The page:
October 15, 2005, 07:29 PM
Can the reciever be tested for hardness?

Not really, without destroying it. I have heard about people hitting them with a hammer, supposedly the bad ones will shatter if you hit it hard enough.

Chuck Perry
October 15, 2005, 08:04 PM
What happens when one fails? Does the receiver develop a hairline crack, or does it detonate?

MachIVshooter
October 15, 2005, 08:21 PM
What happens when one fails? Does the receiver develop a hairline crack, or does it detonate?

In the handful of recorded failures, there were some non-life-threatening injuries to hands and faces. I believe one such incident left the shooter blind in one eye. AFAIK, all incidents involved soldiers, not civilians. I do not know all the details, but basically it seems that the incidents were extermely isolated, and none have occurred in the last half century.


I have a 1903 numbered well under 800,000 (mine is 1918 manufacture, rebarreled at S.A. in July of '42) and I shoot it regularly with normal velocity handloads and factory ammunition. I'm still here.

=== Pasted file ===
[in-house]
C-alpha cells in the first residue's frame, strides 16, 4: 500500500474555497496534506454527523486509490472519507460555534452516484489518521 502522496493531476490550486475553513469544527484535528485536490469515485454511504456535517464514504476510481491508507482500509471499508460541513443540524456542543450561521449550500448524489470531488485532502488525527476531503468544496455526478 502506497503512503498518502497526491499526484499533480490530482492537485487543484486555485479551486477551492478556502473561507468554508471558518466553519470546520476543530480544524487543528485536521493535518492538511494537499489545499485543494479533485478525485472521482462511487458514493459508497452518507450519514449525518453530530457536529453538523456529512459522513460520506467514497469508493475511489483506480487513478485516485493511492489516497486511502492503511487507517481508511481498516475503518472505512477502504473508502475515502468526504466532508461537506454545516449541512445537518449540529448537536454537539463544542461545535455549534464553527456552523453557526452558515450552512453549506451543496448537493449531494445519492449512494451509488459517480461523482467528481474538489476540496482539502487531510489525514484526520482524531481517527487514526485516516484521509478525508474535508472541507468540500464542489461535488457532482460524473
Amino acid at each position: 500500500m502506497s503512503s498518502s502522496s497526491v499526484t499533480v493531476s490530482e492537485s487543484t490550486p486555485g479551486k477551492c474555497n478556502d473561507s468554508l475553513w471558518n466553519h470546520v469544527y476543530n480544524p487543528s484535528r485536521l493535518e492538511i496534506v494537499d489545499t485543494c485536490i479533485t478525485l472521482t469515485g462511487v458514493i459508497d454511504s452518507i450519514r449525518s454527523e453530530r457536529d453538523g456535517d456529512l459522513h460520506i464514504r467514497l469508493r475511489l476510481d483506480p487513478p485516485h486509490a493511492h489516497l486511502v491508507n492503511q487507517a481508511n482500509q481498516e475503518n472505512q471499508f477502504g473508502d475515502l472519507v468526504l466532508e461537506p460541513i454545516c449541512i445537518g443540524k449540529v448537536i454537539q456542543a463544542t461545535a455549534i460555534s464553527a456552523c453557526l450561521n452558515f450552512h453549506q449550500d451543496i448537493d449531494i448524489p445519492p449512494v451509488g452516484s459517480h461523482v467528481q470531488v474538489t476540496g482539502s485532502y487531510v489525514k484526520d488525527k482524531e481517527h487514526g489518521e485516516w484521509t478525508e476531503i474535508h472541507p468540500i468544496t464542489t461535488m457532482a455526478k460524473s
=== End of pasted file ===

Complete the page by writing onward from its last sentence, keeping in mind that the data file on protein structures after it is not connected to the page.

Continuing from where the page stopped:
Chuck Perry
October 15, 2005, 08:31 PM
Lots of good replys here guys, thanks. I have fired this rifle with factory ammo in the past, and will probably continue to do so. The rifle has been handed down through our family now. It "came home" with my Grandfather's uncle, who worked in some mechanical capacity in the Army in WWI. I suspect alot of his down time was spent tinkering with weapons. He's long gone now, as is Pap, so I'll never know the full story on this one. As I said, the Uncle was a shooter and a hunter, so this one probably saw quite a few rounds. He used to trick shoot targets with a 22 rifle backwards over his shoulder and a mirror to aim. Wish I could have seen that!

Vern Humphrey
October 15, 2005, 08:36 PM
There were actually several factors involved in M1903 blowups -- the heat treating of the receivers were only part of it.